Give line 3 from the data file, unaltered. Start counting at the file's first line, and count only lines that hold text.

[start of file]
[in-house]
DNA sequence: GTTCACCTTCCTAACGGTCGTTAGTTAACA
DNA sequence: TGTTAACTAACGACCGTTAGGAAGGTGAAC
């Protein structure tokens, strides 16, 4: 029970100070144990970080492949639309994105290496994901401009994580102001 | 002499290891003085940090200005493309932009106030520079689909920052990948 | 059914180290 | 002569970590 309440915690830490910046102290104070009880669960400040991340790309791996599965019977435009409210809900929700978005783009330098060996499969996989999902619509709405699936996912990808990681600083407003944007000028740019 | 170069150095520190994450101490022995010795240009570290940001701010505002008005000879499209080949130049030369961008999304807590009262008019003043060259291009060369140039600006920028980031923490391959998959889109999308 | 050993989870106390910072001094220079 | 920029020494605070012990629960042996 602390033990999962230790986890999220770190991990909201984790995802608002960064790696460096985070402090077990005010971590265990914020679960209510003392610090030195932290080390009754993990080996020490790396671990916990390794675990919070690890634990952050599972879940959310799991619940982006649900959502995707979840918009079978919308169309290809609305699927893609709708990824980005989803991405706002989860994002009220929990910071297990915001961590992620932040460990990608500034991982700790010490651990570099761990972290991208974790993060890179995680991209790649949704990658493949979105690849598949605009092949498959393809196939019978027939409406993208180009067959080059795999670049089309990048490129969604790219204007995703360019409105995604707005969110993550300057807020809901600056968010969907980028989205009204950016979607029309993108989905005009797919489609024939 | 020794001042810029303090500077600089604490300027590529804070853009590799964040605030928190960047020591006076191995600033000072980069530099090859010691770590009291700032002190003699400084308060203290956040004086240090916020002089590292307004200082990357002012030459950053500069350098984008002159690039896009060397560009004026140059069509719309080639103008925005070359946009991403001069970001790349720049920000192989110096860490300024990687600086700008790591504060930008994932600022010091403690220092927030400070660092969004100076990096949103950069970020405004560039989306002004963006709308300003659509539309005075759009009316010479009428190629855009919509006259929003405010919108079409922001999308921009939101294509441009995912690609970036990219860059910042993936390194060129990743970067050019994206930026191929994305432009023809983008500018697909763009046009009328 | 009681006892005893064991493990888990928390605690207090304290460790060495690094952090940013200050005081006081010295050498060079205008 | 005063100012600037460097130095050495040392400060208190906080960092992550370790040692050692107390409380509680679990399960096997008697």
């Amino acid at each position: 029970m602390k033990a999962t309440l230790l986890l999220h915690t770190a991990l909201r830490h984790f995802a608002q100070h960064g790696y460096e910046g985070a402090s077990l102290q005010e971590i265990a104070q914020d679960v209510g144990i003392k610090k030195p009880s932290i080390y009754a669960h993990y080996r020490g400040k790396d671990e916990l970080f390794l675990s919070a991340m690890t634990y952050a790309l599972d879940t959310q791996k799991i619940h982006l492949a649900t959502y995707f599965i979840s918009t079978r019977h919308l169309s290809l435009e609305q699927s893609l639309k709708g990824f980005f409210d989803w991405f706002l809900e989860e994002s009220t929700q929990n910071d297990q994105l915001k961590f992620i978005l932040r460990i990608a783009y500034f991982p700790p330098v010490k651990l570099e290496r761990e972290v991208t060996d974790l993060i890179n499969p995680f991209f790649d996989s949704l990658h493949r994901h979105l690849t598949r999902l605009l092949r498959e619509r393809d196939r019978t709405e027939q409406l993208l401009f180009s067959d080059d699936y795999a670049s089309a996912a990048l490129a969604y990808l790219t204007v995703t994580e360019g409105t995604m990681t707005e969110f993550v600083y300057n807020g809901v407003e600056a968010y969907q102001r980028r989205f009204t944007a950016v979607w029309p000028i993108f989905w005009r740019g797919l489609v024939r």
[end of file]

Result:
DNA sequence: TGTTAACTAACGACCGTTAGGAAGGTGAAC